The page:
2005 Year in Review
Manga

by Carlo Santos, Jan 11th 2006
Ever since the right-to-left revolution, it seems that each year has supplanted the previous one as "The Year of Manga." The same could also be said of 2005, but in a different way: while previous years saw pure growth, this was a year of flux. So many titles are now available that an increasingly savvy (and increasingly strapped-for-cash) fanbase must choose exactly what they want to read. Gone are the days when companies could license anything and expect it to sell. In that respect, manga now behaves like a proper economic market—no longer a niche, but a regular part of the book industry.

Reaching this critical mass has had its ups and downs—some publishers exploded with new acquisitions and directions, while others did a little soul-searching, and others had to drop out entirely. Expect some more pushing and shoving in the next few years as the market continues to stabilize. Like a teenager's body catching up with those gangly limbs, 2005 was the year that manga grew up.

No other publisher grew more than Viz, which merged with Japanese media magnate ShoPro Entertainment to form a towering giant robot—by which I mean, Viz Media. Their first big move, the acquisition of the Naruto anime, made its impact felt in the manga world when the show's Cartoon Network debut boosted sales for old volumes of Naruto. Throughout the year, Viz announced license after license of seemingly every popular manga ever, culminating one week in December when Bookscan's 10 top-selling graphic novels were all Viz titles. Naruto, Rurouni Kenshin, Bleach, Fullmetal Alchemist, Hot Gimmick... it was like looking into an oracle of every manga series that mattered. Just in case you thought they were turning themselves over entirely to kids and teenagers, though, titles like Sexy Voice and Robo, Phoenix, and Monster guarantee that smart and satisfying manga won't go ignored.

But being a media company, Viz wasn't just about books. The mid-year launch of Shôjo Beat magazine—serializing hit series like NANA and Absolute Boyfriend—provided a refreshing, character-driven alternative to the kick-and-punch action of Shonen Jump. Unfortunately, Animerica magazine was dropped as a result of this, and now exists only as a shell of its former self at anime conventions and Borders bookstores.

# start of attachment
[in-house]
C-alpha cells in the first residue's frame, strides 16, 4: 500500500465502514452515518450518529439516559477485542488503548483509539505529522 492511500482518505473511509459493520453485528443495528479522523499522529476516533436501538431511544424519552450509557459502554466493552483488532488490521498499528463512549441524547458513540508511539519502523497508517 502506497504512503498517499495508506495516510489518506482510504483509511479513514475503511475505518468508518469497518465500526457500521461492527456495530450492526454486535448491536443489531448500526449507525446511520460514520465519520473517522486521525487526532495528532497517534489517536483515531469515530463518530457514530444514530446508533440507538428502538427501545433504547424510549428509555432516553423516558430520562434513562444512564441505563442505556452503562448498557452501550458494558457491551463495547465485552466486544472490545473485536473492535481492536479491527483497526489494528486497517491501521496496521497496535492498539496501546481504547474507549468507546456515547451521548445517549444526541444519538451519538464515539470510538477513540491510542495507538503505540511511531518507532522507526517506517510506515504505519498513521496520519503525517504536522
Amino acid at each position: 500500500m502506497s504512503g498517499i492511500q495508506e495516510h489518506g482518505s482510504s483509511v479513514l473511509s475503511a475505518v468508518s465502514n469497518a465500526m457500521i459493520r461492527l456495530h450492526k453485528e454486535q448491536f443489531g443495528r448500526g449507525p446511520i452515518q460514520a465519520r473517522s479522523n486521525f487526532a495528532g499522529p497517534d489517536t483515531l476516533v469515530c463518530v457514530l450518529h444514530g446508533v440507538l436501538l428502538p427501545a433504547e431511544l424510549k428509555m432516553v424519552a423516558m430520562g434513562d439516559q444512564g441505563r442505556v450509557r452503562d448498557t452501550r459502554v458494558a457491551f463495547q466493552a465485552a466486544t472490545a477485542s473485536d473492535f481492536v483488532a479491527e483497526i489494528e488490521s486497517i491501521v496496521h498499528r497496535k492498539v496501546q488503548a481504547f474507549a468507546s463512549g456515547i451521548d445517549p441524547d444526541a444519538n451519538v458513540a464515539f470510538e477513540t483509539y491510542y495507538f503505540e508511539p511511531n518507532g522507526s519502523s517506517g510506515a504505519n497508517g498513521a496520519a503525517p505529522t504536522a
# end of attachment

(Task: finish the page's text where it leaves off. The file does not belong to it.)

While Viz was busy selling the best of Japan, Tokyopop was trying a different tactic: selling international artists who can draw like Japan. Their big push for OEL (original English language) manga met with mixed results, with some audiences accepting it readily, and others writing it off as wannabe hackery. Despite their strong focus on homegrown titles, however, Tokyopop's bread and butter continued to be top-selling series like Fruits Basket and D.N.Angel. (The Cine-manga line, which now relies mostly on American TV properties, exists in a world all its own.) Some of their newer licenses also aimed for more rarefied tastes, like rock 'n' roll series Beck, the apocalyptic and densely illustrated Blame!, and Koge Donbo's cute-beyond-cute Kamichama Karin.

Another business development was the distribution deal with neophyte translation studio Blu, which opened a new channel into the yaoi market with titles like Earthian and Love Mode. Less auspicious, however, was the news that Tokyopop had no plans to renew expired licenses to Marmalade Boy, Kodocha and Sailor Moon. Let's hope you've finished collecting them, because they aren't printing any new copies...

For two manga publishers under the umbrellas of larger parent companies, 2005 couldn't have been more different. Del Rey, a subdivision of Random House, went nowhere but up with their manga releases—if it wasn't Tsubasa and Negima lighting up the Bookscan charts, it was Nodame Cantabile and Love Roma winning the acclaim of critics. Despite their small catalog of titles, Del Rey has been picking plenty of winners, representing a wide cross-section of manga: otaku comedy Genshiken, CLAMP's mystery-horror series xxxHOLiC, and Moyoco Anno's charming but hip take on the magical girl genre, Sugar Sugar Rune. Things look to be even better in 2006 with upcoming releases like School Rumble.